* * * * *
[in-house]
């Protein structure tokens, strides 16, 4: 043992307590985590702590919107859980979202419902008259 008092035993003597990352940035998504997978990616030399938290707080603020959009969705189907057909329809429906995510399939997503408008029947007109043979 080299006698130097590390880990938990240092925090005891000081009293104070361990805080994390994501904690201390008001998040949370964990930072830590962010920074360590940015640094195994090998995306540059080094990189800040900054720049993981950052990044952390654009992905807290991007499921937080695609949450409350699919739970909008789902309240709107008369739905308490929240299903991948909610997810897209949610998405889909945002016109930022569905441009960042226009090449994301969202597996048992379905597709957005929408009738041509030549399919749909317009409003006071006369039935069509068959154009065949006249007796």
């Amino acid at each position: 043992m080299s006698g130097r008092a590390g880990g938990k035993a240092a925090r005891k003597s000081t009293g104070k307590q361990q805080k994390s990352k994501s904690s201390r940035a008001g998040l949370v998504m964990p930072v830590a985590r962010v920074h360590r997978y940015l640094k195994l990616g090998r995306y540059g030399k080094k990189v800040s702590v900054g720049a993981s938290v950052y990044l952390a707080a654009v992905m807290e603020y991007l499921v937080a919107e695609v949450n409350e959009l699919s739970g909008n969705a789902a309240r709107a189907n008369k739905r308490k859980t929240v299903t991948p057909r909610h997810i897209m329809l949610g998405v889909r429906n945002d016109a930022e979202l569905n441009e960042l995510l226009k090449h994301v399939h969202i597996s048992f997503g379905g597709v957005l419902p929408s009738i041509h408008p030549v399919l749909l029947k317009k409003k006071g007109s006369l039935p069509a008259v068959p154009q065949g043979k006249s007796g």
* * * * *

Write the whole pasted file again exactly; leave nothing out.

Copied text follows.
[in-house]
């Protein structure tokens, strides 16, 4: 043992307590985590702590919107859980979202419902008259 008092035993003597990352940035998504997978990616030399938290707080603020959009969705189907057909329809429906995510399939997503408008029947007109043979 080299006698130097590390880990938990240092925090005891000081009293104070361990805080994390994501904690201390008001998040949370964990930072830590962010920074360590940015640094195994090998995306540059080094990189800040900054720049993981950052990044952390654009992905807290991007499921937080695609949450409350699919739970909008789902309240709107008369739905308490929240299903991948909610997810897209949610998405889909945002016109930022569905441009960042226009090449994301969202597996048992379905597709957005929408009738041509030549399919749909317009409003006071006369039935069509068959154009065949006249007796």
């Amino acid at each position: 043992m080299s006698g130097r008092a590390g880990g938990k035993a240092a925090r005891k003597s000081t009293g104070k307590q361990q805080k994390s990352k994501s904690s201390r940035a008001g998040l949370v998504m964990p930072v830590a985590r962010v920074h360590r997978y940015l640094k195994l990616g090998r995306y540059g030399k080094k990189v800040s702590v900054g720049a993981s938290v950052y990044l952390a707080a654009v992905m807290e603020y991007l499921v937080a919107e695609v949450n409350e959009l699919s739970g909008n969705a789902a309240r709107a189907n008369k739905r308490k859980t929240v299903t991948p057909r909610h997810i897209m329809l949610g998405v889909r429906n945002d016109a930022e979202l569905n441009e960042l995510l226009k090449h994301v399939h969202i597996s048992f997503g379905g597709v957005l419902p929408s009738i041509h408008p030549v399919l749909l029947k317009k409003k006071g007109s006369l039935p069509a008259v068959p154009q065949g043979k006249s007796g």